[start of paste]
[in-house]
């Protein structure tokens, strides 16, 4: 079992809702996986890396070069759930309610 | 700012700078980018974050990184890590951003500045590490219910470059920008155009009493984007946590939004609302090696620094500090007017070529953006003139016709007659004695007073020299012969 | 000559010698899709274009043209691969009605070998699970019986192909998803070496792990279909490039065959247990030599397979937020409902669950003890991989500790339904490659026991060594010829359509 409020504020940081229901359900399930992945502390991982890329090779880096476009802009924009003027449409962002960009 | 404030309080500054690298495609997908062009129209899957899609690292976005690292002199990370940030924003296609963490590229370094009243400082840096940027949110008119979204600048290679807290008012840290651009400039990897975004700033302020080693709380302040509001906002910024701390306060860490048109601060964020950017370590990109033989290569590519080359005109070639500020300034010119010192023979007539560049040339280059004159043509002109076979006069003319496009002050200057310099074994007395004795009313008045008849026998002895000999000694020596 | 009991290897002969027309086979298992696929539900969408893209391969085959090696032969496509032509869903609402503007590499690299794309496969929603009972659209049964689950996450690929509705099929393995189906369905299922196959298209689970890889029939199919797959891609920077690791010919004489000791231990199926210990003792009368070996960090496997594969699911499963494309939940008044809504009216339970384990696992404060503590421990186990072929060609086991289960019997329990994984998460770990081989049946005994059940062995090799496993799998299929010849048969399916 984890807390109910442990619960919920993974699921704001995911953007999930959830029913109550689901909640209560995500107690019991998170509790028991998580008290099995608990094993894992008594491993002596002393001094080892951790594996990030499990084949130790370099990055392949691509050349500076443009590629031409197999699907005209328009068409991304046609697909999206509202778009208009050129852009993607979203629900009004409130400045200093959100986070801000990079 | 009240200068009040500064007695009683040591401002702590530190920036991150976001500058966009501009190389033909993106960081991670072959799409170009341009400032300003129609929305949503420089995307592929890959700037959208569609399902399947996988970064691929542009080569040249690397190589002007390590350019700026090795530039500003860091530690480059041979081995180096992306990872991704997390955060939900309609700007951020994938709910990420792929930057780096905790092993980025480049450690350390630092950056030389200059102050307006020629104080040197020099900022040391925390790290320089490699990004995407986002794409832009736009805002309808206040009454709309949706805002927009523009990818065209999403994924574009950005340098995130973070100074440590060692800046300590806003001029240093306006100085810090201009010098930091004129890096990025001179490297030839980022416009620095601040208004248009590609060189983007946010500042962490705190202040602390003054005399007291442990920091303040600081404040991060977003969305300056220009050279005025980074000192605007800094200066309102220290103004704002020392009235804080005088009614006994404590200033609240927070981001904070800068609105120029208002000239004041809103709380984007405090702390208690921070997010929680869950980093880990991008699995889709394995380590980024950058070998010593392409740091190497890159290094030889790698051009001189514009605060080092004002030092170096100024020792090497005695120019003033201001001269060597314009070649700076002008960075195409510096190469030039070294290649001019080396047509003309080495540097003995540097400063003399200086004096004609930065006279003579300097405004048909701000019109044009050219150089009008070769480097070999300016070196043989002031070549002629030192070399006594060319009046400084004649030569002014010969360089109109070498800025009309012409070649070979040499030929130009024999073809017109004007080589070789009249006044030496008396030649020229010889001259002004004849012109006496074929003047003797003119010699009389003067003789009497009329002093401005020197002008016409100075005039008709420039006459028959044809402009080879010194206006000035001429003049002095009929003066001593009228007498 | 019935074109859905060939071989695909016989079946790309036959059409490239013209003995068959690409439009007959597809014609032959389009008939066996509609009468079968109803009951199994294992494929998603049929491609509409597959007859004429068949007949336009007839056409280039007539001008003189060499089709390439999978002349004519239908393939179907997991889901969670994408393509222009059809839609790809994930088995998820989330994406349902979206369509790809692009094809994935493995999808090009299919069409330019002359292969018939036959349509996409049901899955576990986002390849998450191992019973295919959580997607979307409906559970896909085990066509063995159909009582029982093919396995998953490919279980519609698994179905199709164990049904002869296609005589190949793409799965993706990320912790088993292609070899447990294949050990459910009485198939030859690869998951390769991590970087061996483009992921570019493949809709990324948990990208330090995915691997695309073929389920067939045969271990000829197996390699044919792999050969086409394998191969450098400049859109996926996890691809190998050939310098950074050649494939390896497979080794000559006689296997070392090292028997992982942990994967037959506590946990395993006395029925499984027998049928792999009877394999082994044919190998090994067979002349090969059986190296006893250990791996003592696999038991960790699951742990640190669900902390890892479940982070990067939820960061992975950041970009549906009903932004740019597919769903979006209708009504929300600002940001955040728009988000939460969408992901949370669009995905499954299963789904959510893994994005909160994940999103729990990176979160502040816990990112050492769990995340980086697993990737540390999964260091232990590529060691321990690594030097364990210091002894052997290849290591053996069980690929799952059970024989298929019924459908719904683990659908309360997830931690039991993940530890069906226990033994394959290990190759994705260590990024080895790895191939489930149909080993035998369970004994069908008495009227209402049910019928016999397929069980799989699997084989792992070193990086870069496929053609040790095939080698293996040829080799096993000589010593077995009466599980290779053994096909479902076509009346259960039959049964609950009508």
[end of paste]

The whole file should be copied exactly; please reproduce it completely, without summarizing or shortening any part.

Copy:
[in-house]
């Protein structure tokens, strides 16, 4: 079992809702996986890396070069759930309610 | 700012700078980018974050990184890590951003500045590490219910470059920008155009009493984007946590939004609302090696620094500090007017070529953006003139016709007659004695007073020299012969 | 000559010698899709274009043209691969009605070998699970019986192909998803070496792990279909490039065959247990030599397979937020409902669950003890991989500790339904490659026991060594010829359509 409020504020940081229901359900399930992945502390991982890329090779880096476009802009924009003027449409962002960009 | 404030309080500054690298495609997908062009129209899957899609690292976005690292002199990370940030924003296609963490590229370094009243400082840096940027949110008119979204600048290679807290008012840290651009400039990897975004700033302020080693709380302040509001906002910024701390306060860490048109601060964020950017370590990109033989290569590519080359005109070639500020300034010119010192023979007539560049040339280059004159043509002109076979006069003319496009002050200057310099074994007395004795009313008045008849026998002895000999000694020596 | 009991290897002969027309086979298992696929539900969408893209391969085959090696032969496509032509869903609402503007590499690299794309496969929603009972659209049964689950996450690929509705099929393995189906369905299922196959298209689970890889029939199919797959891609920077690791010919004489000791231990199926210990003792009368070996960090496997594969699911499963494309939940008044809504009216339970384990696992404060503590421990186990072929060609086991289960019997329990994984998460770990081989049946005994059940062995090799496993799998299929010849048969399916 984890807390109910442990619960919920993974699921704001995911953007999930959830029913109550689901909640209560995500107690019991998170509790028991998580008290099995608990094993894992008594491993002596002393001094080892951790594996990030499990084949130790370099990055392949691509050349500076443009590629031409197999699907005209328009068409991304046609697909999206509202778009208009050129852009993607979203629900009004409130400045200093959100986070801000990079 | 009240200068009040500064007695009683040591401002702590530190920036991150976001500058966009501009190389033909993106960081991670072959799409170009341009400032300003129609929305949503420089995307592929890959700037959208569609399902399947996988970064691929542009080569040249690397190589002007390590350019700026090795530039500003860091530690480059041979081995180096992306990872991704997390955060939900309609700007951020994938709910990420792929930057780096905790092993980025480049450690350390630092950056030389200059102050307006020629104080040197020099900022040391925390790290320089490699990004995407986002794409832009736009805002309808206040009454709309949706805002927009523009990818065209999403994924574009950005340098995130973070100074440590060692800046300590806003001029240093306006100085810090201009010098930091004129890096990025001179490297030839980022416009620095601040208004248009590609060189983007946010500042962490705190202040602390003054005399007291442990920091303040600081404040991060977003969305300056220009050279005025980074000192605007800094200066309102220290103004704002020392009235804080005088009614006994404590200033609240927070981001904070800068609105120029208002000239004041809103709380984007405090702390208690921070997010929680869950980093880990991008699995889709394995380590980024950058070998010593392409740091190497890159290094030889790698051009001189514009605060080092004002030092170096100024020792090497005695120019003033201001001269060597314009070649700076002008960075195409510096190469030039070294290649001019080396047509003309080495540097003995540097400063003399200086004096004609930065006279003579300097405004048909701000019109044009050219150089009008070769480097070999300016070196043989002031070549002629030192070399006594060319009046400084004649030569002014010969360089109109070498800025009309012409070649070979040499030929130009024999073809017109004007080589070789009249006044030496008396030649020229010889001259002004004849012109006496074929003047003797003119010699009389003067003789009497009329002093401005020197002008016409100075005039008709420039006459028959044809402009080879010194206006000035001429003049002095009929003066001593009228007498 | 019935074109859905060939071989695909016989079946790309036959059409490239013209003995068959690409439009007959597809014609032959389009008939066996509609009468079968109803009951199994294992494929998603049929491609509409597959007859004429068949007949336009007839056409280039007539001008003189060499089709390439999978002349004519239908393939179907997991889901969670994408393509222009059809839609790809994930088995998820989330994406349902979206369509790809692009094809994935493995999808090009299919069409330019002359292969018939036959349509996409049901899955576990986002390849998450191992019973295919959580997607979307409906559970896909085990066509063995159909009582029982093919396995998953490919279980519609698994179905199709164990049904002869296609005589190949793409799965993706990320912790088993292609070899447990294949050990459910009485198939030859690869998951390769991590970087061996483009992921570019493949809709990324948990990208330090995915691997695309073929389920067939045969271990000829197996390699044919792999050969086409394998191969450098400049859109996926996890691809190998050939310098950074050649494939390896497979080794000559006689296997070392090292028997992982942990994967037959506590946990395993006395029925499984027998049928792999009877394999082994044919190998090994067979002349090969059986190296006893250990791996003592696999038991960790699951742990640190669900902390890892479940982070990067939820960061992975950041970009549906009903932004740019597919769903979006209708009504929300600002940001955040728009988000939460969408992901949370669009995905499954299963789904959510893994994005909160994940999103729990990176979160502040816990990112050492769990995340980086697993990737540390999964260091232990590529060691321990690594030097364990210091002894052997290849290591053996069980690929799952059970024989298929019924459908719904683990659908309360997830931690039991993940530890069906226990033994394959290990190759994705260590990024080895790895191939489930149909080993035998369970004994069908008495009227209402049910019928016999397929069980799989699997084989792992070193990086870069496929053609040790095939080698293996040829080799096993000589010593077995009466599980290779053994096909479902076509009346259960039959049964609950009508």